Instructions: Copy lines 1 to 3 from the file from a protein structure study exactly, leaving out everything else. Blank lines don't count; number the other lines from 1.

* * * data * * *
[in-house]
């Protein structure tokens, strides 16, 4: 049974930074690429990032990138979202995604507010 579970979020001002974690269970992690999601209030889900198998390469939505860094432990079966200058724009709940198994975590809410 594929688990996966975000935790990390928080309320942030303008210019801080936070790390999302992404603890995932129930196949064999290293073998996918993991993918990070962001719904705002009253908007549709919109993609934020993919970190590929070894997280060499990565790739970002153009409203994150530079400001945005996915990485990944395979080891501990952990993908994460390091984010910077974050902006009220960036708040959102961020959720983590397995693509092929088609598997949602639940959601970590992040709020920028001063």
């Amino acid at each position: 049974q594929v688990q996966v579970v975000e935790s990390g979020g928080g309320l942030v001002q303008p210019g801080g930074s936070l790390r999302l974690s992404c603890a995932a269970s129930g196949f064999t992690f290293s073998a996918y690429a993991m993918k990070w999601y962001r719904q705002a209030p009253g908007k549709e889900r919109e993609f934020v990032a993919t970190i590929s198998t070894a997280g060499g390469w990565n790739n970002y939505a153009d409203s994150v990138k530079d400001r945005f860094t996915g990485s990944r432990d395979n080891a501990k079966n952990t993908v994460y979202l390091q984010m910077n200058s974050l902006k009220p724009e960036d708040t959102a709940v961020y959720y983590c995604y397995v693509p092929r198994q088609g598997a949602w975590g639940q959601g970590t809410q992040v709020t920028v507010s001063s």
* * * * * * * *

[in-house]
């Protein structure tokens, strides 16, 4: 049974930074690429990032990138979202995604507010 579970979020001002974690269970992690999601209030889900198998390469939505860094432990079966200058724009709940198994975590809410 594929688990996966975000935790990390928080309320942030303008210019801080936070790390999302992404603890995932129930196949064999290293073998996918993991993918990070962001719904705002009253908007549709919109993609934020993919970190590929070894997280060499990565790739970002153009409203994150530079400001945005996915990485990944395979080891501990952990993908994460390091984010910077974050902006009220960036708040959102961020959720983590397995693509092929088609598997949602639940959601970590992040709020920028001063």
């Amino acid at each position: 049974q594929v688990q996966v579970v975000e935790s990390g979020g928080g309320l942030v001002q303008p210019g801080g930074s936070l790390r999302l974690s992404c603890a995932a269970s129930g196949f064999t992690f290293s073998a996918y690429a993991m993918k990070w999601y962001r719904q705002a209030p009253g908007k549709e889900r919109e993609f934020v990032a993919t970190i590929s198998t070894a997280g060499g390469w990565n790739n970002y939505a153009d409203s994150v990138k530079d400001r945005f860094t996915g990485s990944r432990d395979n080891a501990k079966n952990t993908v994460y979202l390091q984010m910077n200058s974050l902006k009220p724009e960036d708040t959102a709940v961020y959720y983590c995604y397995v693509p092929r198994q088609g598997a949602w975590g639940q959601g970590t809410q992040v709020t920028v507010s001063s």